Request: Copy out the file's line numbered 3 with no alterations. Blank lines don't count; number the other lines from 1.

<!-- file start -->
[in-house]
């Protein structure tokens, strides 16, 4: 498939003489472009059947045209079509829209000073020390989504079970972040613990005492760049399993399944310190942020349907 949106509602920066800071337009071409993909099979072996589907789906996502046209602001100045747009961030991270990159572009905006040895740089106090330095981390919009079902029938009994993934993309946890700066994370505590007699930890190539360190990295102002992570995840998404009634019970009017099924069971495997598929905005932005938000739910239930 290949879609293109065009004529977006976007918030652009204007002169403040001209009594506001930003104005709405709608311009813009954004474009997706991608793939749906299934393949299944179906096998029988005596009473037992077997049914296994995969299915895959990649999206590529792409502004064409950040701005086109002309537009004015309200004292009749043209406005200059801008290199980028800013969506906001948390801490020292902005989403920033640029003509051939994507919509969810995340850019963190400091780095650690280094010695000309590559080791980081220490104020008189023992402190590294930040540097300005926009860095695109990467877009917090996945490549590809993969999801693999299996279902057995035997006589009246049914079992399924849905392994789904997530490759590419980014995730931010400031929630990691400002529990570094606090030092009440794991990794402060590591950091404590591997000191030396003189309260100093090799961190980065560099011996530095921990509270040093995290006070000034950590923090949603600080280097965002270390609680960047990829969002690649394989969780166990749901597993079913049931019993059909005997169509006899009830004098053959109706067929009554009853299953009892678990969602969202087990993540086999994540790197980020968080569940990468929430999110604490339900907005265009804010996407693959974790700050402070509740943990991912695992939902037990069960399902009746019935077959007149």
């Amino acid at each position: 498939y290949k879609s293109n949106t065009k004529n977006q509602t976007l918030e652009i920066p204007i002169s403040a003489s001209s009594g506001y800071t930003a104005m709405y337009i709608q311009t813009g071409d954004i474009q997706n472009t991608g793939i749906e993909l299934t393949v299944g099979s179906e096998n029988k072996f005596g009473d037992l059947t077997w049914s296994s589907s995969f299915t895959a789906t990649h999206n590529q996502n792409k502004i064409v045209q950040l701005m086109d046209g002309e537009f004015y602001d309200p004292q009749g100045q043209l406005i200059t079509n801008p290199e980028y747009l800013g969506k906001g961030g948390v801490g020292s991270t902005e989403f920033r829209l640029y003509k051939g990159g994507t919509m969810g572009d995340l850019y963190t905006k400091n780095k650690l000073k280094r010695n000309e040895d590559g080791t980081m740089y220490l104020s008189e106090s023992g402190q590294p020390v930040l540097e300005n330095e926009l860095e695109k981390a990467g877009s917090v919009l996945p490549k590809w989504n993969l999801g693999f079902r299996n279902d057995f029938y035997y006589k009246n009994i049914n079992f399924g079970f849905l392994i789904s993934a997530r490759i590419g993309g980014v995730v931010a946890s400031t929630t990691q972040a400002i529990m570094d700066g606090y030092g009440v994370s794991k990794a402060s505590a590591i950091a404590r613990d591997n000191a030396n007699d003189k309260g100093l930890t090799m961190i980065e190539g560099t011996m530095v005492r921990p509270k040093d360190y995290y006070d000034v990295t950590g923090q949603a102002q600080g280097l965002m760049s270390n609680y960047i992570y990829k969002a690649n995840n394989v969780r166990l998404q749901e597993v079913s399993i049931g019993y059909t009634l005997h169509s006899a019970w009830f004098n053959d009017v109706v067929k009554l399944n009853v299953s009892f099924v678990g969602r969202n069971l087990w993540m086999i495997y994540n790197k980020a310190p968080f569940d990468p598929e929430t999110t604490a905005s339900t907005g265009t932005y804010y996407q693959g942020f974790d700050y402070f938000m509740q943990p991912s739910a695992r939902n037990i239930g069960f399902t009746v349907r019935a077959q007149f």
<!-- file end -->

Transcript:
């Amino acid at each position: 498939y290949k879609s293109n949106t065009k004529n977006q509602t976007l918030e652009i920066p204007i002169s403040a003489s001209s009594g506001y800071t930003a104005m709405y337009i709608q311009t813009g071409d954004i474009q997706n472009t991608g793939i749906e993909l299934t393949v299944g099979s179906e096998n029988k072996f005596g009473d037992l059947t077997w049914s296994s589907s995969f299915t895959a789906t990649h999206n590529q996502n792409k502004i064409v045209q950040l701005m086109d046209g002309e537009f004015y602001d309200p004292q009749g100045q043209l406005i200059t079509n801008p290199e980028y747009l800013g969506k906001g961030g948390v801490g020292s991270t902005e989403f920033r829209l640029y003509k051939g990159g994507t919509m969810g572009d995340l850019y963190t905006k400091n780095k650690l000073k280094r010695n000309e040895d590559g080791t980081m740089y220490l104020s008189e106090s023992g402190q590294p020390v930040l540097e300005n330095e926009l860095e695109k981390a990467g877009s917090v919009l996945p490549k590809w989504n993969l999801g693999f079902r299996n279902d057995f029938y035997y006589k009246n009994i049914n079992f399924g079970f849905l392994i789904s993934a997530r490759i590419g993309g980014v995730v931010a946890s400031t929630t990691q972040a400002i529990m570094d700066g606090y030092g009440v994370s794991k990794a402060s505590a590591i950091a404590r613990d591997n000191a030396n007699d003189k309260g100093l930890t090799m961190i980065e190539g560099t011996m530095v005492r921990p509270k040093d360190y995290y006070d000034v990295t950590g923090q949603a102002q600080g280097l965002m760049s270390n609680y960047i992570y990829k969002a690649n995840n394989v969780r166990l998404q749901e597993v079913s399993i049931g019993y059909t009634l005997h169509s006899a019970w009830f004098n053959d009017v109706v067929k009554l399944n009853v299953s009892f099924v678990g969602r969202n069971l087990w993540m086999i495997y994540n790197k980020a310190p968080f569940d990468p598929e929430t999110t604490a905005s339900t907005g265009t932005y804010y996407q693959g942020f974790d700050y402070f938000m509740q943990p991912s739910a695992r939902n037990i239930g069960f399902t009746v349907r019935a077959q007149f």